Fresh from testifying on Capitol Hill in front of the United States Committee on Science, Space, and Technology Richard Tol, Professor of Economics at the University of Sussex, has just had a new "short communication" published online in the journal Energy Policy. Since energy policy is one of my own specialist subjects I read it with interest, but now I'm rather confused not least because whilst the paper does mention "climate policy" a few times the word "energy" is noticeable only by its absence. At last week's hearing Richard testified that:
It is pretty clear that most of the science agrees that climate change is real and most likely human made.
In his new paper, catchily entitled "Quantifying the consensus on anthropogenic global warming in the literature: A re-analysis", he is even more specific, stating in his conclusions that:
There is no doubt in my mind that the literature on climate change over-whelmingly supports the hypothesis that climate change is caused by humans. I have very little reason to doubt that the consensus is indeed correct.
Prof. Tol thus makes it abundantly clear that he is part of "the consensus on anthropogenic global warming", so I'm forced to ask myself what it is that he is quibbling about here, since in his introduction he says that:
A claim has been that 97% of the scientific literature endorses anthropogenic climate change (Cook et al., 2013). This claim, frequently repeated in debates about climate policy, does not stand.
What on Earth is the problem then? That "over-whelmingly" is not precisely the same thing as "97%"? Prof. Tol continues:
A trend in composition is mistaken for a trend in endorsement. Reported results are inconsistent and biased. The sample is not representative and contains many irrelevant papers. Overall, data quality is low. Cook's validation test shows that the data are invalid. Data disclosure is incomplete so that key results cannot be reproduced or tested.
It all sounds to me a lot like one of the academic "cat fights" that Prof. Peter Cox was referring to in the presentation he gave at the Transformational Climate Science conference that I attended in Exeter a couple of weeks ago!
The Intergovernmental Panel of Cat Control thought experiment, courtesy of Prof. Peter Cox
Needless to say the authors of the paper Richard Tol is criticising aren't taking all this lying down. In a post on the Skeptical Science web site Dana Nuccitelli, a member of the "et al." section of the paper in question, responds as follows:
The crux of Tol's paper is that he would have conducted a survey of the climate literature in a slightly different way than our approach. He's certainly welcome to do just that – as soon as we published our paper, we also launched a webpage to make it as easy as possible for anyone to read the same scientific abstracts that we looked at and test the consensus for themselves.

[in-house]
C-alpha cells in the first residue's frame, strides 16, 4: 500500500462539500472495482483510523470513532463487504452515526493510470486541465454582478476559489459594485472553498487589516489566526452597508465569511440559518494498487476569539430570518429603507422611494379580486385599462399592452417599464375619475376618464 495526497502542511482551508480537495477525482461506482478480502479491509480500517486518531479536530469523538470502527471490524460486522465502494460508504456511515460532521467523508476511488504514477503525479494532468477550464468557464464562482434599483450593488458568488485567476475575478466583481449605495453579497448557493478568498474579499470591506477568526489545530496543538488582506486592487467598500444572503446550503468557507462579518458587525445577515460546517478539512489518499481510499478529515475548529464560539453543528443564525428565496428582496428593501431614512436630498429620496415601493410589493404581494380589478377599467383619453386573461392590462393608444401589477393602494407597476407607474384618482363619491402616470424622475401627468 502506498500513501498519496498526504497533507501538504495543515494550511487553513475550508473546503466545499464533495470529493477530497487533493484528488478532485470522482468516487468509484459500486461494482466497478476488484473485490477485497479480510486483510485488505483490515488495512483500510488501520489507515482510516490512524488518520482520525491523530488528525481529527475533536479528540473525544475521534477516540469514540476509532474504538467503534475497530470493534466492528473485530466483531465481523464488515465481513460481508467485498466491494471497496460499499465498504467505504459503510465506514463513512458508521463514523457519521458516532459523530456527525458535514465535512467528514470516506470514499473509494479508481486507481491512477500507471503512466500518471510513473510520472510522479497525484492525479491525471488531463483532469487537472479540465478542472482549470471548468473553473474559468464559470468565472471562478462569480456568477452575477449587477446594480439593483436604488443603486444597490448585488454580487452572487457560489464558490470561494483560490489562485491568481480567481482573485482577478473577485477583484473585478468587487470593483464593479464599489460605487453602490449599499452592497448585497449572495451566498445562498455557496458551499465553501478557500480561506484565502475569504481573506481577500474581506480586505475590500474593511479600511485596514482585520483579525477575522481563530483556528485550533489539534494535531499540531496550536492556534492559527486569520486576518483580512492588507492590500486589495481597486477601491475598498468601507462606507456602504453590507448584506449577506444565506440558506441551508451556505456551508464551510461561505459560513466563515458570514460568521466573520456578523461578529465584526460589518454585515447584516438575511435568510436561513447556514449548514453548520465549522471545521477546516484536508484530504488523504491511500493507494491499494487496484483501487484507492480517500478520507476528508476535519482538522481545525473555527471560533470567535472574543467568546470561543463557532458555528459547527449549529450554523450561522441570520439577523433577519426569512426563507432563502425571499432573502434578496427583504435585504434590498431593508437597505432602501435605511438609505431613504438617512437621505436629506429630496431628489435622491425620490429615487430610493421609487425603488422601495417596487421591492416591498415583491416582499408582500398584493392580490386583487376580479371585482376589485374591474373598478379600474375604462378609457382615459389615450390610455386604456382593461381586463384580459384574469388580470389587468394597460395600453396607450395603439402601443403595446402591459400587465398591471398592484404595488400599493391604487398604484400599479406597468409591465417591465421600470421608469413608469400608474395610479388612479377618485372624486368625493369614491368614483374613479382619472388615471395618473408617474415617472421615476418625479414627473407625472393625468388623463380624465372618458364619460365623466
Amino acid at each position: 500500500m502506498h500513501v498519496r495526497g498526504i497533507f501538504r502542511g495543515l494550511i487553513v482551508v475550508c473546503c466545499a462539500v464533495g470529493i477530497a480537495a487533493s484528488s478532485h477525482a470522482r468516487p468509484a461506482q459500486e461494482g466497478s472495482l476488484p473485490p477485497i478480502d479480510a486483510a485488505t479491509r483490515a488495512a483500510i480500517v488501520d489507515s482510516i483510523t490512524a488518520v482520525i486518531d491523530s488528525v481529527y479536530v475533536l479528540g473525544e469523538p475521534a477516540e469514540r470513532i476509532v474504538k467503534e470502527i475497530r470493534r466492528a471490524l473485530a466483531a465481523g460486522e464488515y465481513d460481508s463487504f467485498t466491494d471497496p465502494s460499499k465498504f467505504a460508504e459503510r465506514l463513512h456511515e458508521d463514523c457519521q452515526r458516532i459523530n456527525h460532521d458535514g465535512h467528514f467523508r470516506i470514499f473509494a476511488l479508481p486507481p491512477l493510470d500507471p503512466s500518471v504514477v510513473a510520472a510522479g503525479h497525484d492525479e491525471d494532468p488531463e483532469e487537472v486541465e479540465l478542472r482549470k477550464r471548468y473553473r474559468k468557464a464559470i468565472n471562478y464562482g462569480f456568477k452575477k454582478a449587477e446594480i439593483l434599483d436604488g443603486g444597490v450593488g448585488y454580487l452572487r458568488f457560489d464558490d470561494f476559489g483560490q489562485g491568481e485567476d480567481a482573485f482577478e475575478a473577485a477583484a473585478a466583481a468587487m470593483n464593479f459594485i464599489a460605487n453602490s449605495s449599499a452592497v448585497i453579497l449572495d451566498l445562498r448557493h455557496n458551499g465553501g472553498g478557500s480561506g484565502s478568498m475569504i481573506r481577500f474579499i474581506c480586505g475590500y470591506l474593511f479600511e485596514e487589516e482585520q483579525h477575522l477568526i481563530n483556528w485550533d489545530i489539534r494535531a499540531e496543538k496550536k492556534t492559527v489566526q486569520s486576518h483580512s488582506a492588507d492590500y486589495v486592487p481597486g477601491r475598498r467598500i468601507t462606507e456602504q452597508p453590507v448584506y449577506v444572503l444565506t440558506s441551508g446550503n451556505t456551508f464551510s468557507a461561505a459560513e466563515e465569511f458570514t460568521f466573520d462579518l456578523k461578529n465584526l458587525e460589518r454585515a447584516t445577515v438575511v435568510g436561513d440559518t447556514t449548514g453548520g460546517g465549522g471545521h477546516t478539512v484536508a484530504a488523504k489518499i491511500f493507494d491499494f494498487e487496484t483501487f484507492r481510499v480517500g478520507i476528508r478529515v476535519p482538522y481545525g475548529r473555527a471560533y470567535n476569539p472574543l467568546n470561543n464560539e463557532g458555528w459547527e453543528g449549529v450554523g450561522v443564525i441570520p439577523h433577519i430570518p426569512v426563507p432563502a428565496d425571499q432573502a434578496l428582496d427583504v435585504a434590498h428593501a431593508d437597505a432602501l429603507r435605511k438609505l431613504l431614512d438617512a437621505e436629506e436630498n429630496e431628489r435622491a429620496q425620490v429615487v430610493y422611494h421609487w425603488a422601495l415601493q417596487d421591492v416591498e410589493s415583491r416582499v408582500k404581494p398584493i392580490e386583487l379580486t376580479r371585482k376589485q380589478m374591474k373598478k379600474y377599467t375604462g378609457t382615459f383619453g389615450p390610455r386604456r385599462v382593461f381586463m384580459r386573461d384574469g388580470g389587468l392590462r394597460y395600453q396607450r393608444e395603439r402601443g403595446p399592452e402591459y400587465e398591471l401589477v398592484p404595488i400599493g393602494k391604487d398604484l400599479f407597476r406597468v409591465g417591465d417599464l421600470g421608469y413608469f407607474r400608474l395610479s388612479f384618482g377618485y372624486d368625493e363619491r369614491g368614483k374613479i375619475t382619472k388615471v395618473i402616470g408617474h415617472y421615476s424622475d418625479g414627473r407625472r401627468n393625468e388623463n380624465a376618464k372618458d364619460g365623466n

Tol chose instead to look for faults in our study's methods in what he described as a "destructive" approach. Ultimately he concluded that because those who were categorizing the abstracts based on their position on the cause of global warming were human, our ratings were imperfect (this is certainly true), and that accounting for these imperfections brings the consensus value down to about 91%. That's where Tol made his big mistake.
That's followed by a long section explaining what it describes as "Tol's big mistake", going on to ask:
One might wonder how Tol's critique made it through the peer-review process with so many serious flaws. It took five tries, as the paper was first rejected four times by three other journals. He received some harsh but fair criticism from the Environmental Research Letters reviewers, who listed 24 problems and ways the paper could be improved.
I guess that helps explain why this particular paper hasn't been published in a more obvious journal for such subject matter, but it doesn't explain why Richard Tol has jumped through so many hoops to get his views published in a peer reviewed journal. Perhaps some indication can be gleaned from the final paragraph of Prof Tol's conclusions, which reads as follows:
It will take decades or longer to reduce carbon dioxide emissions to zero—the only way to stabilize its atmospheric concentration. During that time, electoral fortunes will turn. Climate policy will not succeed unless it has broad societal support, at levels comparable to other public policies such as universal education or old-age support. Well-publicized but faulty analyses like the one by Cook et al. only help to further polarize the climate debate.
Whilst I agree with the first two sentences, what about the third? What's the point of "further polariz[ing] the climate debate" by publicly picking holes in the methodology of a paper when you broadly agree with its conclusions and you yourself imply that you are concerned about said polarization, particularly when your critique has itself been criticised by a number of independent referees? If your answer isn't simply "academic cat fight" pop it on a virtual postcard to me please, because I'm afraid I can't see any sense in it.
P.S. For numerous alternative viewpoints on this controversial topic please note that this article is now (recursively?) featured near the top in both Richard Tol's list of "Apologists of pseudoscience" and the Skeptical Science "Resources and links documenting Tol's 24 errors"!